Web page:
Hostirad (hostirad) wrote,

1960s Snack Pack Theatre

If somehow you have never seen a "snack pack" cereal box, these are single-serving boxes that can be opened along perforations on the front face. Because the box is lined with wax paper, you can pour milk right into, and eat the cereal right out of, the box. At least when I was a kid. I can't vouch for the box design today. Here's an image of a typical snack pack box from my day:

Now, I am not sure whether we got this idea from TV or whether we thought it up ourselves, but one day my brothers and I decided that we would use these boxes to make mini-theatres. Note on the image I posted of the snack pack box that if you score the perforated lines, you can pull open what looks like a set of doors. What we did is to open our snack pack boxes in this fashion, remove the cereal (I forget what we did with it), and construct a set for a skit, as if the inside of the box were a stage. We accomplished this my drawing or painting scenery on the inside of the box and I think in some cases adding small objects (probably out of clay or play-dough).

What did we create skits of? TV commercials--what else? The one skit I remember constructing was for a Heinz ketchup commercial in which people are waiting forever for the ketchup to leave the bottle--but this is a good thing because Heinz ketchup is "thick and rich." Pomp and circumstance begins playing when the ketchup finally starts emerging slowly from the bottle. In my cereal-box version, I drew a picture of a hamburger in the back of the box. Then I created a cardboard cut-out version of a bottle of Heinz ketchup. The cap was a separate piece. I attached a paper-clip to the back of the Heinz bottle and inserted the clip through the back of the box. This allowed me to tilt the cardboard ketchup bottle from an upright position to a position angling downward. I attached a separate handle to the cap with a slot that allowed me to pull off the cap and move it away from the bottle. To create the appearance of ketchup leaving the bottle, I cut two slits--one near the neck of the bottle when tilted downward, and a second slit right above the hamburger. I cut a piece of paper into a curved arc, colored half of it red, and threaded it through the two slits so the white part was showing. After removing the cap and tilting the bottle and beginning to sing Pomp and Circumstance, I pulled the paper through the slits to make a stream of red ketchup arc from the bottle onto the hamburger.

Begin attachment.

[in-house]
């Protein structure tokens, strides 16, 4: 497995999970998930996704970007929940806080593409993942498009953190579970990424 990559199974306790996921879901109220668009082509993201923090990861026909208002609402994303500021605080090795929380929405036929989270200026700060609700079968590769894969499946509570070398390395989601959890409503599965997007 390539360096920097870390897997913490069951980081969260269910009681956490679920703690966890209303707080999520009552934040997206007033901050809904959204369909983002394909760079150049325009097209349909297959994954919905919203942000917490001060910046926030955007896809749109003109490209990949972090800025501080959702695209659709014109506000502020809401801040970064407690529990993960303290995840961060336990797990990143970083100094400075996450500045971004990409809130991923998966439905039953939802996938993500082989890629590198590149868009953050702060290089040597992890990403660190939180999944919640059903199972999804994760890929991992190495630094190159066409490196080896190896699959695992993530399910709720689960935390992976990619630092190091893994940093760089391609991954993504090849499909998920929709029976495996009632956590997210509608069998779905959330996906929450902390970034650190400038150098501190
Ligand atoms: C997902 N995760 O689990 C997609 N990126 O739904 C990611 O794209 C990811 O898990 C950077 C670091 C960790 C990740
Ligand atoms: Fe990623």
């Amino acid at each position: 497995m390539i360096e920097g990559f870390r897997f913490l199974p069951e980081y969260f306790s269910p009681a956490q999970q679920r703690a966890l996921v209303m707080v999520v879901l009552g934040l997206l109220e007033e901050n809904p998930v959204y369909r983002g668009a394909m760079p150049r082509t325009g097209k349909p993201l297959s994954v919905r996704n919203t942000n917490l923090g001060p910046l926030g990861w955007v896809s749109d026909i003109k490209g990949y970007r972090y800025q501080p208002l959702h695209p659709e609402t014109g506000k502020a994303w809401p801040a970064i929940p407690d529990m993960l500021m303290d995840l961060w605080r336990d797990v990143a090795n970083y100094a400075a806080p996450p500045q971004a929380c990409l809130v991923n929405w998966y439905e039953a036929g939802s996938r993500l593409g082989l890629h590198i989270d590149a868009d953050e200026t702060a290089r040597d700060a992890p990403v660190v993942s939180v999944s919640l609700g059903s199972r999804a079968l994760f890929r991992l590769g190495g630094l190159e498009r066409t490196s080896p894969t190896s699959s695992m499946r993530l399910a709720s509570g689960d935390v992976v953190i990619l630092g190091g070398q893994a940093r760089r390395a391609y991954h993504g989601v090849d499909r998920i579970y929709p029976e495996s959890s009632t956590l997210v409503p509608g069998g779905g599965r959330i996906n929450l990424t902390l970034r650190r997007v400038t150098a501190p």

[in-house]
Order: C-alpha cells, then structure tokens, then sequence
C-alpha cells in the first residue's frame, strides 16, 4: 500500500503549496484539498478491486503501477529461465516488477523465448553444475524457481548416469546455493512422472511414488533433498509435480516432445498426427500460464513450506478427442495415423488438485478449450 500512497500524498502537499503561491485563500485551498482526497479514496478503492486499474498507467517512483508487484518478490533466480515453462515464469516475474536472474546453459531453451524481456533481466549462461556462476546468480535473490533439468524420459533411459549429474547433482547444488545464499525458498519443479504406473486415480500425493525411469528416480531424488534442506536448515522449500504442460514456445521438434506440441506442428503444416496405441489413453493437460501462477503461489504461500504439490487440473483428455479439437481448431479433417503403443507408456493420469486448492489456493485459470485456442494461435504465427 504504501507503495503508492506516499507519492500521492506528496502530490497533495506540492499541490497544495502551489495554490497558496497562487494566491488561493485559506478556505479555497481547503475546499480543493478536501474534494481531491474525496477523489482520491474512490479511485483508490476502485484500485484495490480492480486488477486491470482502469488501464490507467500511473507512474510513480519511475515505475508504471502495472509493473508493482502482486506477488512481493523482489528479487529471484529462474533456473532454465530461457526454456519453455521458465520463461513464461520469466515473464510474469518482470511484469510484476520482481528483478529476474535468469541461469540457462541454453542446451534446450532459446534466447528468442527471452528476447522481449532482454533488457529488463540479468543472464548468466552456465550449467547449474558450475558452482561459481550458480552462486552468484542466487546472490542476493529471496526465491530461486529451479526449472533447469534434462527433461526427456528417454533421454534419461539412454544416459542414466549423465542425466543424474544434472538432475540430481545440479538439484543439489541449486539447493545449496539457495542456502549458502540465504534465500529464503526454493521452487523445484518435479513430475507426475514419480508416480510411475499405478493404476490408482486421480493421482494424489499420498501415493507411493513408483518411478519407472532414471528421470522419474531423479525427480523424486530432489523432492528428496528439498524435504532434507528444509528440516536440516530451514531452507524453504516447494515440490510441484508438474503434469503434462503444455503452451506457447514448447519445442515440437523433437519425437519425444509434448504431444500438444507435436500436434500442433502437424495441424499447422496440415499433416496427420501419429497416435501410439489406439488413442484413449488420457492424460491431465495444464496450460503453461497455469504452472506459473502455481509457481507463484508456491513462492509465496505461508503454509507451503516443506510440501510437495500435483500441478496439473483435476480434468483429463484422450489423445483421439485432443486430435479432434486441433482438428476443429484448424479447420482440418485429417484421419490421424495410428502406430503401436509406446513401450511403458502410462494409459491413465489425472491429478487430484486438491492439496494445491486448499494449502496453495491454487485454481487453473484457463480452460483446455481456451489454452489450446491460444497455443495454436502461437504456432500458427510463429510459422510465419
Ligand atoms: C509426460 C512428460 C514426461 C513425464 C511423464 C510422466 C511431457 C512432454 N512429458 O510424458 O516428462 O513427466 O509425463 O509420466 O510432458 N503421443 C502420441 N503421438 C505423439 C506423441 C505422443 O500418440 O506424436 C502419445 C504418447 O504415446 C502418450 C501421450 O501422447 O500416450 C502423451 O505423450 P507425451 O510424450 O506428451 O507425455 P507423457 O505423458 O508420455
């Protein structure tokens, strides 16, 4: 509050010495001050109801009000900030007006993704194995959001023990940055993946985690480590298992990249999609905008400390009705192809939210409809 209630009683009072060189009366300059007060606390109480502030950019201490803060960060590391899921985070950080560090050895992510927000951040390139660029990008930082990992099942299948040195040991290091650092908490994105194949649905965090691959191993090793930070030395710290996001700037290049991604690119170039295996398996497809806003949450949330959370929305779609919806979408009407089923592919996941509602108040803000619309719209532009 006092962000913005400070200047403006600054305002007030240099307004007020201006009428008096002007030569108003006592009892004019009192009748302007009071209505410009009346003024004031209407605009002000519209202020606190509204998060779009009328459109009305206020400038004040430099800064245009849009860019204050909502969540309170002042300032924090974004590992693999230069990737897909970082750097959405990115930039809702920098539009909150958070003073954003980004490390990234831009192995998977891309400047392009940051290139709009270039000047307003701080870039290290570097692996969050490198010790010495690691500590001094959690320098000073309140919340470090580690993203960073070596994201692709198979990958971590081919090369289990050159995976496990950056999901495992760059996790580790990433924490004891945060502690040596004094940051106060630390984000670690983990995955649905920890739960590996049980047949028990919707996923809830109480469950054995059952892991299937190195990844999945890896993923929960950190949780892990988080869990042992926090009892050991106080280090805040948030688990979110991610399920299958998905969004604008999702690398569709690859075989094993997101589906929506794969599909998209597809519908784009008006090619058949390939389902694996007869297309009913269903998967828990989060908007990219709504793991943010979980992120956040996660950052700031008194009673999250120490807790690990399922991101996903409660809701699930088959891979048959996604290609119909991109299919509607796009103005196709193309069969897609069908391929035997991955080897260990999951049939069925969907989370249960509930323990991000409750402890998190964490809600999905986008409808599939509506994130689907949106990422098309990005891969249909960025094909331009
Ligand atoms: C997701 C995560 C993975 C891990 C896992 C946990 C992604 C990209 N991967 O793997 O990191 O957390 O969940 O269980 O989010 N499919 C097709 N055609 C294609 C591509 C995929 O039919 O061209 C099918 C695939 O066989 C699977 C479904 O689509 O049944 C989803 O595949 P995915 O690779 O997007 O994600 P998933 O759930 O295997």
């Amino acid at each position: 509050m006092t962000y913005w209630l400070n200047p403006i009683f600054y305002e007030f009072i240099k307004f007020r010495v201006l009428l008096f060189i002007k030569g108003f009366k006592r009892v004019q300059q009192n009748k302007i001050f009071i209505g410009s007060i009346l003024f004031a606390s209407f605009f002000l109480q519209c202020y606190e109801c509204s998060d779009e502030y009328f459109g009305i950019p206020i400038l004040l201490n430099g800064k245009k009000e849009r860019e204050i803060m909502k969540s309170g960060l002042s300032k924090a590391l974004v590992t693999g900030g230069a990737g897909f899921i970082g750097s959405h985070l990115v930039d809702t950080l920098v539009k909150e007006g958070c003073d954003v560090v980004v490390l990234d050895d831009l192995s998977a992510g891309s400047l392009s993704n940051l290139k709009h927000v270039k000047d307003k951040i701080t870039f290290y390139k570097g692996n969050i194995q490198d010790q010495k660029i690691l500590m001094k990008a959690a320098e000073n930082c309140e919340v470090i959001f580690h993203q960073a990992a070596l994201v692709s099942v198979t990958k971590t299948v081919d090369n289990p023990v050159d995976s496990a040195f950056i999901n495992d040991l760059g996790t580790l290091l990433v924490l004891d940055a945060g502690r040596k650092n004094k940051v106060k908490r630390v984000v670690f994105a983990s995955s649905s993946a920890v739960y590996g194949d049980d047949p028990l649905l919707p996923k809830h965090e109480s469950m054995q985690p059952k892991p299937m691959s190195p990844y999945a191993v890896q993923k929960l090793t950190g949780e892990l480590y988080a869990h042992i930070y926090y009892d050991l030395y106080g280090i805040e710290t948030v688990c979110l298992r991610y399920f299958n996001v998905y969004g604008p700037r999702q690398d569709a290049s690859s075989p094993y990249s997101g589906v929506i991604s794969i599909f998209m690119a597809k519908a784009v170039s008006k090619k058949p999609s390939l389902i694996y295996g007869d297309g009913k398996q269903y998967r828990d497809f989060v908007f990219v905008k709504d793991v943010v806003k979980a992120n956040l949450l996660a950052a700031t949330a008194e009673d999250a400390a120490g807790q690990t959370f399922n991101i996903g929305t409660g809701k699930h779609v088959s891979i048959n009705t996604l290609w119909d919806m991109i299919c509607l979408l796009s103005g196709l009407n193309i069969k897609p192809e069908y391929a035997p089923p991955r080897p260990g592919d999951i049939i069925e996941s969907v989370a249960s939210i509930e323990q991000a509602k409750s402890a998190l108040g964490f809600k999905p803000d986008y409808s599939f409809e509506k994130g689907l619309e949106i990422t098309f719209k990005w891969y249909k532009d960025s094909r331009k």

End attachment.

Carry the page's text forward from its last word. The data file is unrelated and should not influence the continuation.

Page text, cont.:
Our parents had gone out for much of the afternoon that day. When they returned, my brothers and I put on a show for them, demonstrating all of our cereal box theatre shows.

This was long before computers.

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